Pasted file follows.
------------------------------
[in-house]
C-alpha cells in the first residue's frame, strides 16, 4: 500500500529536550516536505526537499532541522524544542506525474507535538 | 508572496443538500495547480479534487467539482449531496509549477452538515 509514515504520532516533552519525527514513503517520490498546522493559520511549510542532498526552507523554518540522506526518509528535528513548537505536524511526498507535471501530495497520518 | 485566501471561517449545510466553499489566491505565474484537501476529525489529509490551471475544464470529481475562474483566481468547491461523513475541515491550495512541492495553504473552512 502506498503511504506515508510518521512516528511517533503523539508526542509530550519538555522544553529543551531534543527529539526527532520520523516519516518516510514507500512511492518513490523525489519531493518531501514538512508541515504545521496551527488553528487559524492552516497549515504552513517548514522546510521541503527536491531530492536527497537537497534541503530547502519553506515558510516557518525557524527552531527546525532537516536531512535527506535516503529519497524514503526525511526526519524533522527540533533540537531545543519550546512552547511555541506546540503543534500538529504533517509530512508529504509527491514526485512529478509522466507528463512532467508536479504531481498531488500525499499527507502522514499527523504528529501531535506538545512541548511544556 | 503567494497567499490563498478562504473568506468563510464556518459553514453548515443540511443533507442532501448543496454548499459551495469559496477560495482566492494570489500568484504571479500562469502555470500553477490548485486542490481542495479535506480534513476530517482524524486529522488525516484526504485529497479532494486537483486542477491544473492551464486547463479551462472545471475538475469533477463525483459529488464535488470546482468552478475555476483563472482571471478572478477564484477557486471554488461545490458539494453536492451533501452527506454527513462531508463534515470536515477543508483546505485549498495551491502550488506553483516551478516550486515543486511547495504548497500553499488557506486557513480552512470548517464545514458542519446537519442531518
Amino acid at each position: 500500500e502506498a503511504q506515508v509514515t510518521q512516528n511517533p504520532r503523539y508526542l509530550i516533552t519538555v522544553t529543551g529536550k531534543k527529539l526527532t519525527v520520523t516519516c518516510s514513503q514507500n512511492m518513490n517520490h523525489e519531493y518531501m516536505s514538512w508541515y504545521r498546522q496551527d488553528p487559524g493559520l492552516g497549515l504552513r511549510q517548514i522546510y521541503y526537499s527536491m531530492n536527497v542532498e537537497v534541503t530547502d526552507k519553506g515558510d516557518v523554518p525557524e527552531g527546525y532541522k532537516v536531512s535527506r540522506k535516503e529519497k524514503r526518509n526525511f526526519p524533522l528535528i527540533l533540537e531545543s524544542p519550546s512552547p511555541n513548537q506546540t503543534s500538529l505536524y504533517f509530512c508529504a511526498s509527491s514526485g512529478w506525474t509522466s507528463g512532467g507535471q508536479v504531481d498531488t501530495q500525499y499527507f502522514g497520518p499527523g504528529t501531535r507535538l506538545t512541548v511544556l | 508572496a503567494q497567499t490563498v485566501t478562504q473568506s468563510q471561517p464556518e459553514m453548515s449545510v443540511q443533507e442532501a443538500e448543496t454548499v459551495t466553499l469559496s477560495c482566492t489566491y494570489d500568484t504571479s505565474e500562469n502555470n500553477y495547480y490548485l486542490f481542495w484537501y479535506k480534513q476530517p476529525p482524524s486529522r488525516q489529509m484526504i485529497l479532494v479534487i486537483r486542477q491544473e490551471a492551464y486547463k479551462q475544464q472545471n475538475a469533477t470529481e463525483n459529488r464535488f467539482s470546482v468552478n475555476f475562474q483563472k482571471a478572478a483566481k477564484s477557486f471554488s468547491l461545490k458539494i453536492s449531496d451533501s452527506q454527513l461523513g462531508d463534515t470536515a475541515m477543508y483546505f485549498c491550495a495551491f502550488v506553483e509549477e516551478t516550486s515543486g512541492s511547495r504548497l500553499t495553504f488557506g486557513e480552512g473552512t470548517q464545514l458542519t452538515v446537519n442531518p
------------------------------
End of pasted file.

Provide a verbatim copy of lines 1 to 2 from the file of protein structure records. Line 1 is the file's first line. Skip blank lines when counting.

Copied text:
[in-house]
C-alpha cells in the first residue's frame, strides 16, 4: 500500500529536550516536505526537499532541522524544542506525474507535538 | 508572496443538500495547480479534487467539482449531496509549477452538515 509514515504520532516533552519525527514513503517520490498546522493559520511549510542532498526552507523554518540522506526518509528535528513548537505536524511526498507535471501530495497520518 | 485566501471561517449545510466553499489566491505565474484537501476529525489529509490551471475544464470529481475562474483566481468547491461523513475541515491550495512541492495553504473552512 502506498503511504506515508510518521512516528511517533503523539508526542509530550519538555522544553529543551531534543527529539526527532520520523516519516518516510514507500512511492518513490523525489519531493518531501514538512508541515504545521496551527488553528487559524492552516497549515504552513517548514522546510521541503527536491531530492536527497537537497534541503530547502519553506515558510516557518525557524527552531527546525532537516536531512535527506535516503529519497524514503526525511526526519524533522527540533533540537531545543519550546512552547511555541506546540503543534500538529504533517509530512508529504509527491514526485512529478509522466507528463512532467508536479504531481498531488500525499499527507502522514499527523504528529501531535506538545512541548511544556 | 503567494497567499490563498478562504473568506468563510464556518459553514453548515443540511443533507442532501448543496454548499459551495469559496477560495482566492494570489500568484504571479500562469502555470500553477490548485486542490481542495479535506480534513476530517482524524486529522488525516484526504485529497479532494486537483486542477491544473492551464486547463479551462472545471475538475469533477463525483459529488464535488470546482468552478475555476483563472482571471478572478477564484477557486471554488461545490458539494453536492451533501452527506454527513462531508463534515470536515477543508483546505485549498495551491502550488506553483516551478516550486515543486511547495504548497500553499488557506486557513480552512470548517464545514458542519446537519442531518